Charmaine shot by Chloe Nour for our Catalogue Girl series. At school my uniform was full-limb length. Our bodies were covered from wrist to ankle. The classroom in which we studied Home Economics — the essential guide to being a wife — was decorated with pictures of what students had worn before us. We were still as formless and severe. Even as we turned 16 and could legally have sex, the uniform stayed the same, holding us in the same place. Jumpers were lumpy and woollen, shrinking in the rain, giving off the aroma of wet fur.
Every item we wore was a different, childish shade of sky blue. Dulled by its own layered saturation. The highly sellable blend of female youth and sex is everywhere permissible, except for those who are female, young and sexual. What did I want as a teenager?
The same thing that I want as an adult. To be the same as the other, good women, but also special, different, maybe a little bit better. I wanted to be having sex and be as far away from sex as possible. Sex is your shadow the moment you get your first period and from then on you decide that, quite possibly, there are only two types of people in the world: Shoved down the moment you sense it start to tingle.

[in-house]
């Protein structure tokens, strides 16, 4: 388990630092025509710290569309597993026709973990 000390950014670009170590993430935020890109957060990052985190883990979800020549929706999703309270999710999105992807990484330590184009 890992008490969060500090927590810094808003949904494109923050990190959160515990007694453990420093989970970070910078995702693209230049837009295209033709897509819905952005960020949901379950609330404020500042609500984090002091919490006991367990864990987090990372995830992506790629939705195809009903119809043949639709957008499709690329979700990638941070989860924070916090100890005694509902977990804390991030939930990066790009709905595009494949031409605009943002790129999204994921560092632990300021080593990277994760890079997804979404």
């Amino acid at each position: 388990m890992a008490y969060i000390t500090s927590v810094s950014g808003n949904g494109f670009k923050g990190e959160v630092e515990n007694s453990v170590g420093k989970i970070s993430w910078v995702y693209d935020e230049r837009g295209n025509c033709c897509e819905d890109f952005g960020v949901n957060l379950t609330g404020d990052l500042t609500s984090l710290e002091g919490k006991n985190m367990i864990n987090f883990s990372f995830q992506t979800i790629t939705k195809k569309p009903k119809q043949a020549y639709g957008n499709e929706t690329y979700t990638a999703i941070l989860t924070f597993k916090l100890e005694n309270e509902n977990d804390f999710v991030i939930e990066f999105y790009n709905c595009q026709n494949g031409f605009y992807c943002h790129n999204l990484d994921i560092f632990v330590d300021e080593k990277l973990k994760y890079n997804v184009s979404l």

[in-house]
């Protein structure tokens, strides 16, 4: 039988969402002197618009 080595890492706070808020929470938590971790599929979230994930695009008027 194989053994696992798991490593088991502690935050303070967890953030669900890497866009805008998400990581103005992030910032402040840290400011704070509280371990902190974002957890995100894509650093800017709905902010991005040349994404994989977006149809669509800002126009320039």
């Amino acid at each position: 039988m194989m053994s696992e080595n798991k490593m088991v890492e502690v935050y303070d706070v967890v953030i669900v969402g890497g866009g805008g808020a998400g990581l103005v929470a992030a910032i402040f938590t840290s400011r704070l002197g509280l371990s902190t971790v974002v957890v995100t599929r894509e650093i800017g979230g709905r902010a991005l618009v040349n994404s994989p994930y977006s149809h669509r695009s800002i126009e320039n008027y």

Now, the same story has emerged again, this time in Christchurch. Funny that we treat female teenagedom as a phase that is transitioned out of, when really, at least to me, it is the thing that sticks.
As a teen, my sexuality was never burgeoning, it was full-on and immediate. Scientific talk of hormones and dropping eggs ran in the opposite direction to what I felt. My insides were exploding.
I was Molly Shannon in Superstar , kissing a tree when there was no one else worth kissing. The one our current teenage girls can grow into has the potential to be so much brighter, freer and healthier.